Sam Kieschnick, urban wildlife biologist for Texas Parks and Wildlife Department, has recorded more than 100,000 observations on iNaturalist.org, a platform for sharing nature sightings. Photo by Kimberlie Sasan.
Sept. 23, 2022
If you live in North Texas and you’re using iNaturalist, chances are it’s because of Sam Kieschnick.
A Fort Worth-based urban wildlife biologist for Texas Parks and Wildlife Department, Kieschnick has been something of an iNat evangelist in DFW. Over the last several years, he's inspired hundreds of nature lovers of all ages to start using the app.
Meanwhile, Kieschnick has distinguished himself as one of the top iNat observers in the world.
For those who haven't caught the iNaturalist bug yet, it's an online platform — a joint initiative of the California Academy of Sciences and the National Geographic Society — used to collect observations of living species worldwide.
The social media site for nature buffs attracts both amateurs and experts, who post personal sightings of everything from fungi to flamingos.
Volunteer curators, like Kieschnick, help newbies ID their finds. The data is then used by researchers to track biological patterns and trends.
Kieschnick has become a prolific poster on the app. Even on busy days, he'll take time to dash over to a park, scour a weedy lot or peer into a drainage ditch to see what's living there.
As a result, he recently reached an impressive milestone.
This summer, he turned over his 100,000th observation, making him one of the top 10 observers in the world — out of 2.4 millions users!
Sam Kieschnick was interviewed for an iNaturalist video a few years ago. Courtesy of Tony Iwane.
“He’s an amazing person,” said Tony Iwane, Outreach and Community Coordinator at iNaturalist's San Francisco headquarters.
“Personally, what I think is even more impressive/helpful is that Sam has added IDs to well over 500K verifiable observations,” said Iwane.
Here’s a snapshot of Kieschnick's take on the digital tool and the reasons why he says iNat could be the key to saving the planet.
The Comanche Peak Prairie Clover, observed in 2011, was posted by Sam Kieschnick, years later. Courtesy of Sam Kieschnick.
Kieschnick joined iNaturalist in 2013 after listening to a presentation by Derek Broman, a Texas Parks and Wildlife urban wildlife biologist, the position Kieschnick holds now.
"The first observation I made with the app was quite forgettable," admitted Kieschnick. "When I first joined iNaturalist, I assumed it was just an app, so I was actually pretty bored with using it. Later on, I found out about the website and all of the other things you could do with iNaturalist!
"I also found out that I could upload photos that I took long before... So, I like to say that my first 'real' observation was the Comanche Peak Prairie Clover, a photo I took in Weatherford in 2011. It's a really neat endemic plant that I'm quite fond of."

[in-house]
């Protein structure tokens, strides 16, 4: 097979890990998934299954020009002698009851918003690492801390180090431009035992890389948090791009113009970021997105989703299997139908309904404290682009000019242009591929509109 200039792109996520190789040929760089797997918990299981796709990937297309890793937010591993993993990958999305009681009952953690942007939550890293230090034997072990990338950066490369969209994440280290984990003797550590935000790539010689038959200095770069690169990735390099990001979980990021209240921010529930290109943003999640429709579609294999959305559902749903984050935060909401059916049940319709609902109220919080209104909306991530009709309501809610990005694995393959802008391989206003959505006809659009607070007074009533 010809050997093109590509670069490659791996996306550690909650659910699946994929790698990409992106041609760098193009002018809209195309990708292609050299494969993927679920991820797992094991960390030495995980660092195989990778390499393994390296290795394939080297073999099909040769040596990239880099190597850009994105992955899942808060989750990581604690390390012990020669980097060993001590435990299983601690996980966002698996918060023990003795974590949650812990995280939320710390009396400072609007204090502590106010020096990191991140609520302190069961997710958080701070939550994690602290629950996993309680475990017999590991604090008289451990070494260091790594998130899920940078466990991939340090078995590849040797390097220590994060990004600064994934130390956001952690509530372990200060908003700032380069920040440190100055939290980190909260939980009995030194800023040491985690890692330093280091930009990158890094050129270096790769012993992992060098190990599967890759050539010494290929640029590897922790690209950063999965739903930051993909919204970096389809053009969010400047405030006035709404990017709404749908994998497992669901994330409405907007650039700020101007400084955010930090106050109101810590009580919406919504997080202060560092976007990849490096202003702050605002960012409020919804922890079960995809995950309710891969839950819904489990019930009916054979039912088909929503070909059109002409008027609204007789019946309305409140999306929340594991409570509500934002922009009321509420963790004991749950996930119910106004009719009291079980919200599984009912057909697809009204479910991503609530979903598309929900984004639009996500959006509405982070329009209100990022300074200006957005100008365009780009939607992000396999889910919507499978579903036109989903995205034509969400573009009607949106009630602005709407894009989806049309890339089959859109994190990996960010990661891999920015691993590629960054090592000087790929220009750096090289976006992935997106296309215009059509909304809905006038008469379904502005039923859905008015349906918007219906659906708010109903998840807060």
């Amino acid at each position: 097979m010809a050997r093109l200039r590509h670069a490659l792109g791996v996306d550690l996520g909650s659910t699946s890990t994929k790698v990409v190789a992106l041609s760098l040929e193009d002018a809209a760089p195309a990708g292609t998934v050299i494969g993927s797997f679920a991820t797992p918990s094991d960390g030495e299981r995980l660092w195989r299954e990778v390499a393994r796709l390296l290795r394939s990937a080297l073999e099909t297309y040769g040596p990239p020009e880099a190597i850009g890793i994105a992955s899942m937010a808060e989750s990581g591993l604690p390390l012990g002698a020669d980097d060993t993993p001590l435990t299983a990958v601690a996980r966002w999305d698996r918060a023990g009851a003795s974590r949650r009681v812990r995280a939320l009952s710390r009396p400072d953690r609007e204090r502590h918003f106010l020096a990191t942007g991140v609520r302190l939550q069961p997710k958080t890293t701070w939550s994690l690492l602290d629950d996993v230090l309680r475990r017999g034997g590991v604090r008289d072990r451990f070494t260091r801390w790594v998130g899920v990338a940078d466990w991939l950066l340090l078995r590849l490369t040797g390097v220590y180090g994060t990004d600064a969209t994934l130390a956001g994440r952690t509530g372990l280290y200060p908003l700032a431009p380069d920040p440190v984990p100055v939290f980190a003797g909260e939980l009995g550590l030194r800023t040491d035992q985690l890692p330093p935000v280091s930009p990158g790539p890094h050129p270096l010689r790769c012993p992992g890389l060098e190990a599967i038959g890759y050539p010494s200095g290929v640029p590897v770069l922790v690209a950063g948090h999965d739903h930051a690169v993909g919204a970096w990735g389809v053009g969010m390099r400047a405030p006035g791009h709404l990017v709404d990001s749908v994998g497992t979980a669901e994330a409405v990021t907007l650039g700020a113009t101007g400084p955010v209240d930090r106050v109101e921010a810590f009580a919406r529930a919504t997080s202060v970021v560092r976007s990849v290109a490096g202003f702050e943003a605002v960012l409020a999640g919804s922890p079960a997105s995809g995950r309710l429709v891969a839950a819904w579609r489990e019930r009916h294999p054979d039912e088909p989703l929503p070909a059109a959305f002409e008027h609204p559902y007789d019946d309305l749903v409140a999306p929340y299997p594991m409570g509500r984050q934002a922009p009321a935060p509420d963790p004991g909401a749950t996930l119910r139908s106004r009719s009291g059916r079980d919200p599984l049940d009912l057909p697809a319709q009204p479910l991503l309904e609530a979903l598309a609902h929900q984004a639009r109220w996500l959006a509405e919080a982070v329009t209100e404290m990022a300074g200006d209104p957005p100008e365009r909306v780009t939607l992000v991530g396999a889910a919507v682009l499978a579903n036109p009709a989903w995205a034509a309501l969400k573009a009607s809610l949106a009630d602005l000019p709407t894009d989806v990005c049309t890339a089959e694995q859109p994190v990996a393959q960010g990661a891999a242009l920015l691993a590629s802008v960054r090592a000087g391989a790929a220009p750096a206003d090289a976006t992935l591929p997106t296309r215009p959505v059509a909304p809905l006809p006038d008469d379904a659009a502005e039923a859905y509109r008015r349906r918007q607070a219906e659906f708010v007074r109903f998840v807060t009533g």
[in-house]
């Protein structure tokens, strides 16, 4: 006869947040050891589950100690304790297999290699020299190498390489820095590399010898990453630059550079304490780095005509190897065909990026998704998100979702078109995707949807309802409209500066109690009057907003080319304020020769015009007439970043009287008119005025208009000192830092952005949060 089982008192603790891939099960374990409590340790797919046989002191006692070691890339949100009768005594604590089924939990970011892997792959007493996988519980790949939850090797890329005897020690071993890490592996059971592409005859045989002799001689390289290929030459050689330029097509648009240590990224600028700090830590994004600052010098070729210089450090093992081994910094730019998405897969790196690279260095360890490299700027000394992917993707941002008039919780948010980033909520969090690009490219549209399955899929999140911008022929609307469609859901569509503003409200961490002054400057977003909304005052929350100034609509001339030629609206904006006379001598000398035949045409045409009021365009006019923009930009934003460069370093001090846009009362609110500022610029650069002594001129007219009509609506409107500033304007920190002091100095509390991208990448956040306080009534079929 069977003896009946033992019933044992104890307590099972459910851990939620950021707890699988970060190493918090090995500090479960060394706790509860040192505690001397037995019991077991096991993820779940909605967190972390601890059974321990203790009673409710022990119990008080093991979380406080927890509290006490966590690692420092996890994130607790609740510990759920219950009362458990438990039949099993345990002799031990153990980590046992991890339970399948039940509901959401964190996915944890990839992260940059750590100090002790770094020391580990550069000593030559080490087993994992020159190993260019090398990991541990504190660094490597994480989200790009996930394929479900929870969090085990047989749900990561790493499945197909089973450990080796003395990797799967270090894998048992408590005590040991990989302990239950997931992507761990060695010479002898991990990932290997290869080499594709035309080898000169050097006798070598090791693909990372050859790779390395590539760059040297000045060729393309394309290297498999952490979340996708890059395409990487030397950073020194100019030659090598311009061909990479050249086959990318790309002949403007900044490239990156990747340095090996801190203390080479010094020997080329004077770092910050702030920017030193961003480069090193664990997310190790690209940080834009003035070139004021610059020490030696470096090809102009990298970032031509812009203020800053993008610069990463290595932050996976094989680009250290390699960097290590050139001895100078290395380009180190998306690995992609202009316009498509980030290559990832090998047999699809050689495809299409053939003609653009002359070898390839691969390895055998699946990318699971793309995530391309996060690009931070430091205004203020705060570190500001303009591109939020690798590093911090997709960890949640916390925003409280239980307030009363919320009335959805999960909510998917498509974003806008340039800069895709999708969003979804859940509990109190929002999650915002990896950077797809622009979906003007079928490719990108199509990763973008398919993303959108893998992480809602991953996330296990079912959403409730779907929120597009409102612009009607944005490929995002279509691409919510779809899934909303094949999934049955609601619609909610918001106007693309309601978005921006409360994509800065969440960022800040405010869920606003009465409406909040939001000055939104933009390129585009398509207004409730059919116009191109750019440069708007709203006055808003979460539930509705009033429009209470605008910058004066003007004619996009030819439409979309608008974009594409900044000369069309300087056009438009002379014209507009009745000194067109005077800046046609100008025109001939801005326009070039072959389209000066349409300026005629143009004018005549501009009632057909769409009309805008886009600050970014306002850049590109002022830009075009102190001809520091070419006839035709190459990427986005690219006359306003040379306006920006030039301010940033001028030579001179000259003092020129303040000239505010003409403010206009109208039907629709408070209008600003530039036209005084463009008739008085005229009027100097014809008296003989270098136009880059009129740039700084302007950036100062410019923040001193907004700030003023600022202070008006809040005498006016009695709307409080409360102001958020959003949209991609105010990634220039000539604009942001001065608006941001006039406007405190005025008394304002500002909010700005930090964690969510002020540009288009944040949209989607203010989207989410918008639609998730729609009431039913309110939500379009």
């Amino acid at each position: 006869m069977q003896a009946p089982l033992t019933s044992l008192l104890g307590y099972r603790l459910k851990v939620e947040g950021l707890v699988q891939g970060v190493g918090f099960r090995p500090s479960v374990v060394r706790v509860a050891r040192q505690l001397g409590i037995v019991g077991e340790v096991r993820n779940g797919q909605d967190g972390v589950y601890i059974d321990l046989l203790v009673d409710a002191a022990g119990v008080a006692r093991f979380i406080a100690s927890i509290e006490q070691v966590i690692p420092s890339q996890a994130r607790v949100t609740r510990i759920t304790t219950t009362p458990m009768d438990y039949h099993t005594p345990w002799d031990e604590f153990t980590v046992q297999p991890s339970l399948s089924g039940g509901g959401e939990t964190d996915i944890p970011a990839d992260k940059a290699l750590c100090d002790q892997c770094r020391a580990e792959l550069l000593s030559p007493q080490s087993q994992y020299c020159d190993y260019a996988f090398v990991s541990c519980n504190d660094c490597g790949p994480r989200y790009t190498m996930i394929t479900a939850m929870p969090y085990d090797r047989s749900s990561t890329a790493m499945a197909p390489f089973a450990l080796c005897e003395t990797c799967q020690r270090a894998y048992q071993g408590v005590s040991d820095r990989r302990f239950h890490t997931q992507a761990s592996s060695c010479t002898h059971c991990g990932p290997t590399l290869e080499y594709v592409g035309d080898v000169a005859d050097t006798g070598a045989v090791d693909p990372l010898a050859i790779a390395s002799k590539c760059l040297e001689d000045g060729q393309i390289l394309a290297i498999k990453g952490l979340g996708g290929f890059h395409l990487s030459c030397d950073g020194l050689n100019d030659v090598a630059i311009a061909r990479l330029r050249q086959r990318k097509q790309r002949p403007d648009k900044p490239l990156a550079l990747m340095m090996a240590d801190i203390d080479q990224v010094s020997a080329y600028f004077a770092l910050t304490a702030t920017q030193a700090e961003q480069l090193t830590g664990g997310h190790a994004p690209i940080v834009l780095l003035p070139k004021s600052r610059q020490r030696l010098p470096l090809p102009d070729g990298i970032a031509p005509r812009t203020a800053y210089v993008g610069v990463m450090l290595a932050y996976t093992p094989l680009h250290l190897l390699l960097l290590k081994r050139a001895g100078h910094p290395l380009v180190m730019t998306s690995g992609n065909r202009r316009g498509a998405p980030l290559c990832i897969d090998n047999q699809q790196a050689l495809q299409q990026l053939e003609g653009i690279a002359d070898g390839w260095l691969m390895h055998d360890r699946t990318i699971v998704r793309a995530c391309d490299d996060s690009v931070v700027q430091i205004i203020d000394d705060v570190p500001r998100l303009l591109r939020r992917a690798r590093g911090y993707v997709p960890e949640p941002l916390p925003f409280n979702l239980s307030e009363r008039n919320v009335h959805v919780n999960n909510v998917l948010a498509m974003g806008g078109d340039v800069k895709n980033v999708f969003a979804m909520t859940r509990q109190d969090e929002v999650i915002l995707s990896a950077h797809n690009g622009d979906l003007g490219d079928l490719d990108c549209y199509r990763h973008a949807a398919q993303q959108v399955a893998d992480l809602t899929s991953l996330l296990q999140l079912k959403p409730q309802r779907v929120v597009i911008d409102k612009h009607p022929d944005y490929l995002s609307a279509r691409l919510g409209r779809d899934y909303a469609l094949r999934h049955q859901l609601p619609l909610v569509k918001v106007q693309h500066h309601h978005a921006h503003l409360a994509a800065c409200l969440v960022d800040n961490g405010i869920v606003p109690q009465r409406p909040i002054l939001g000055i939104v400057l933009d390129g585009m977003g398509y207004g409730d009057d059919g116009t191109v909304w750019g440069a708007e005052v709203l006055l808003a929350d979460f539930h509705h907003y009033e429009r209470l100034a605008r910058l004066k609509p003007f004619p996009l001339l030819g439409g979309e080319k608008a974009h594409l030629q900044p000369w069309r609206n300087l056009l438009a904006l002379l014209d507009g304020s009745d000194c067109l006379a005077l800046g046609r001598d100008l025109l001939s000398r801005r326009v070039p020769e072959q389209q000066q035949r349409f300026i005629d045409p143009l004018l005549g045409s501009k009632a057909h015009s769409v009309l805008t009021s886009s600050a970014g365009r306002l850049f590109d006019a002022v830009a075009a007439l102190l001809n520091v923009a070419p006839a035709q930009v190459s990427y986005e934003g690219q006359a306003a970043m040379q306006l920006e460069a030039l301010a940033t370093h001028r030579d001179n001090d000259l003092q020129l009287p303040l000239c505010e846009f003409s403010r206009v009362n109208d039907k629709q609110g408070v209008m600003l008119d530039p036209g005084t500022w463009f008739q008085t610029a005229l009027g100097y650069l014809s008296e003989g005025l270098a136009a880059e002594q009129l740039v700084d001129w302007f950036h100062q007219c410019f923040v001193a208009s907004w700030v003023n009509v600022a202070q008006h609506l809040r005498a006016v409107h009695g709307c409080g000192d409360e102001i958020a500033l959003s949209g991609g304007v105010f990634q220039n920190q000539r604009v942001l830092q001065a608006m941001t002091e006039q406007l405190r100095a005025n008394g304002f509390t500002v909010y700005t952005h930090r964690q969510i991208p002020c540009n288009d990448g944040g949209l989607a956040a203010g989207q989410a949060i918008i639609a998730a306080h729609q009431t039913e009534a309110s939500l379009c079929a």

Kieschnick admits it took time before the app revealed its capabilities.
"As I started using iNaturalist, I solely used the app, and it wasn't really that interesting to me. Later on, I was able to connect with other naturalists around the state and around the world, learn a lot more about the organisms found all around me, and now I'm certifiably bonkers about it!"
MOST SIGNIFICANT OBSERVATION
Cenophengus pallidus at Resaca De La Palma State Park in Cameron County in 2021. Photo by Sam Kieschnick.
One of the things that iNaturalist is used for is data collection on the species of greatest conservation need (SGCN), said Kieschnick.
"I've been able to document quite a few SGCN’s. It's hard to know if it's an SGCN unless you're actively looking for it, but I've been able to document several insects on this list."
"One of my favorite ones is this little glowworm beetle from down in the Lower Rio Grande Valley."
Sometimes a discovery even makes news.
In March 2021, Kieschnick and Amanda Neill published a paper using iNaturalist observations to document a “new” species for the state, the perfoliate penny-cress.
MOST COMMON OBSERVATION
Kieschnick's most common iNat observation is the Northern Cardinal, like this one seen at White Rock Lake in March. Photo by Sam Kieschnick.
Kieschnick believes in documenting not just the rare but the obvious. This provides a valuable record of a species distribution.
"So, I do document a lot of our common species here in the DFW Metroplex," said Kieschnick. "My most commonly observed organism is the Northern cardinal, followed by fox squirrel, straggler daisy, honeybee, and eastern pondhawk. These are super common species for us here in Texas, but they're quite extravagant to those that don't see them daily!
Sam Kieschnick walks ahead of other naturalists in search of local flora and fauna. Photo courtesy of Sam Kieschnick.
Kieschnick says his most memorable outings occur when he's hanging with fellow naturalists.
"It's so much fun to be out in the field and getting excited alongside some other nature folks," said Kieschnick.
He said he feels to lucky to have spent time out in the field with legendary naturalists — namely the late Greg Lasley.
"Using iNaturalist out in the field alongside Greg was incredibly memorable," he said. "I'll always hold those times close to my heart. As a matter of fact, when I've been able to go on iNaturalist gatherings with others, I tend to have the most fun!"